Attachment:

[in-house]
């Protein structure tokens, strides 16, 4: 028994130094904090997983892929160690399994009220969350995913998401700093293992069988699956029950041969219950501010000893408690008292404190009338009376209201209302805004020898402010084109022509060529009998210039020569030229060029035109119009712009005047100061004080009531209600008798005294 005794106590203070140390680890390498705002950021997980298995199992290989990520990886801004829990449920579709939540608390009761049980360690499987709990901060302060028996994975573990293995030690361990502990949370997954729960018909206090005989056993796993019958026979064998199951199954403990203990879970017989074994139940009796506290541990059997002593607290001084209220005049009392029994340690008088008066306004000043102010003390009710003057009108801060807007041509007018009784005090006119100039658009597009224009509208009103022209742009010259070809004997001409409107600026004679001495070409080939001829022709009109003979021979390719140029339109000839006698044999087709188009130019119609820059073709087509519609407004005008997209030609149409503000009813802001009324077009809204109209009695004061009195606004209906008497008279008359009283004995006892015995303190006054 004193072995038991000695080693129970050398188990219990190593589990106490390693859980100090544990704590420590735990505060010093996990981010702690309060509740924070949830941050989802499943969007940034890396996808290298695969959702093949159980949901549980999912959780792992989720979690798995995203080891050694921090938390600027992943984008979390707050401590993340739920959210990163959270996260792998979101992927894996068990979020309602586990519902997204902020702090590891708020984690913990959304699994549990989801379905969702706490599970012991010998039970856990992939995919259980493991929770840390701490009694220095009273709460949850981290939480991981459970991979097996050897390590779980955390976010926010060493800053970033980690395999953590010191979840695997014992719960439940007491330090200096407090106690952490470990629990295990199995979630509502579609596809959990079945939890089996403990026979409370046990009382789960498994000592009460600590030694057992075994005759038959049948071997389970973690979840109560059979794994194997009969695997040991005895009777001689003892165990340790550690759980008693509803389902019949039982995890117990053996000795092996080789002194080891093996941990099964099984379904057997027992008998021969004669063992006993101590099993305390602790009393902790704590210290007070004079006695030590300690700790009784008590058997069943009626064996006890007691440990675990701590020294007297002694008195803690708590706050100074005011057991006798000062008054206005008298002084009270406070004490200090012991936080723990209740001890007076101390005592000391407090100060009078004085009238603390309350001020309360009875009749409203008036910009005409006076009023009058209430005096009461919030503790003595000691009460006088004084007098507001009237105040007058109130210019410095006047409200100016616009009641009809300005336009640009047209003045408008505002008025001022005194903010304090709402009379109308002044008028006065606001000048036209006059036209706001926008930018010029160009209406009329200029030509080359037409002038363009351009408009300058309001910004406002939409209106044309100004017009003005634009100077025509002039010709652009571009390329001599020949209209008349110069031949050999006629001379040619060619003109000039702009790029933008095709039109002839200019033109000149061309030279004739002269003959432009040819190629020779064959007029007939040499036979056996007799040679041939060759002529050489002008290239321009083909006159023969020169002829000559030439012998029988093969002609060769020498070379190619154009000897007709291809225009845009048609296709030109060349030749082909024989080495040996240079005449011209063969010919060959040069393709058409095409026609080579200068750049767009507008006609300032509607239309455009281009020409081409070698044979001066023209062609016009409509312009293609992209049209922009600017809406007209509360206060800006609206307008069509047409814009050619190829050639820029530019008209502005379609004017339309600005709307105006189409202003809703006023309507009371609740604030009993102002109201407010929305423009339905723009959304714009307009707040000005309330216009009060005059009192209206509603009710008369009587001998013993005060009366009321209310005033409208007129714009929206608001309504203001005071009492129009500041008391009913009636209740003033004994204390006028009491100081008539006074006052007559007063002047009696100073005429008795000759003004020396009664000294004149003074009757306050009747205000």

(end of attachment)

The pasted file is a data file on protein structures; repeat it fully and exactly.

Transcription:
[in-house]
């Protein structure tokens, strides 16, 4: 028994130094904090997983892929160690399994009220969350995913998401700093293992069988699956029950041969219950501010000893408690008292404190009338009376209201209302805004020898402010084109022509060529009998210039020569030229060029035109119009712009005047100061004080009531209600008798005294 005794106590203070140390680890390498705002950021997980298995199992290989990520990886801004829990449920579709939540608390009761049980360690499987709990901060302060028996994975573990293995030690361990502990949370997954729960018909206090005989056993796993019958026979064998199951199954403990203990879970017989074994139940009796506290541990059997002593607290001084209220005049009392029994340690008088008066306004000043102010003390009710003057009108801060807007041509007018009784005090006119100039658009597009224009509208009103022209742009010259070809004997001409409107600026004679001495070409080939001829022709009109003979021979390719140029339109000839006698044999087709188009130019119609820059073709087509519609407004005008997209030609149409503000009813802001009324077009809204109209009695004061009195606004209906008497008279008359009283004995006892015995303190006054 004193072995038991000695080693129970050398188990219990190593589990106490390693859980100090544990704590420590735990505060010093996990981010702690309060509740924070949830941050989802499943969007940034890396996808290298695969959702093949159980949901549980999912959780792992989720979690798995995203080891050694921090938390600027992943984008979390707050401590993340739920959210990163959270996260792998979101992927894996068990979020309602586990519902997204902020702090590891708020984690913990959304699994549990989801379905969702706490599970012991010998039970856990992939995919259980493991929770840390701490009694220095009273709460949850981290939480991981459970991979097996050897390590779980955390976010926010060493800053970033980690395999953590010191979840695997014992719960439940007491330090200096407090106690952490470990629990295990199995979630509502579609596809959990079945939890089996403990026979409370046990009382789960498994000592009460600590030694057992075994005759038959049948071997389970973690979840109560059979794994194997009969695997040991005895009777001689003892165990340790550690759980008693509803389902019949039982995890117990053996000795092996080789002194080891093996941990099964099984379904057997027992008998021969004669063992006993101590099993305390602790009393902790704590210290007070004079006695030590300690700790009784008590058997069943009626064996006890007691440990675990701590020294007297002694008195803690708590706050100074005011057991006798000062008054206005008298002084009270406070004490200090012991936080723990209740001890007076101390005592000391407090100060009078004085009238603390309350001020309360009875009749409203008036910009005409006076009023009058209430005096009461919030503790003595000691009460006088004084007098507001009237105040007058109130210019410095006047409200100016616009009641009809300005336009640009047209003045408008505002008025001022005194903010304090709402009379109308002044008028006065606001000048036209006059036209706001926008930018010029160009209406009329200029030509080359037409002038363009351009408009300058309001910004406002939409209106044309100004017009003005634009100077025509002039010709652009571009390329001599020949209209008349110069031949050999006629001379040619060619003109000039702009790029933008095709039109002839200019033109000149061309030279004739002269003959432009040819190629020779064959007029007939040499036979056996007799040679041939060759002529050489002008290239321009083909006159023969020169002829000559030439012998029988093969002609060769020498070379190619154009000897007709291809225009845009048609296709030109060349030749082909024989080495040996240079005449011209063969010919060959040069393709058409095409026609080579200068750049767009507008006609300032509607239309455009281009020409081409070698044979001066023209062609016009409509312009293609992209049209922009600017809406007209509360206060800006609206307008069509047409814009050619190829050639820029530019008209502005379609004017339309600005709307105006189409202003809703006023309507009371609740604030009993102002109201407010929305423009339905723009959304714009307009707040000005309330216009009060005059009192209206509603009710008369009587001998013993005060009366009321209310005033409208007129714009929206608001309504203001005071009492129009500041008391009913009636209740003033004994204390006028009491100081008539006074006052007559007063002047009696100073005429008795000759003004020396009664000294004149003074009757306050009747205000």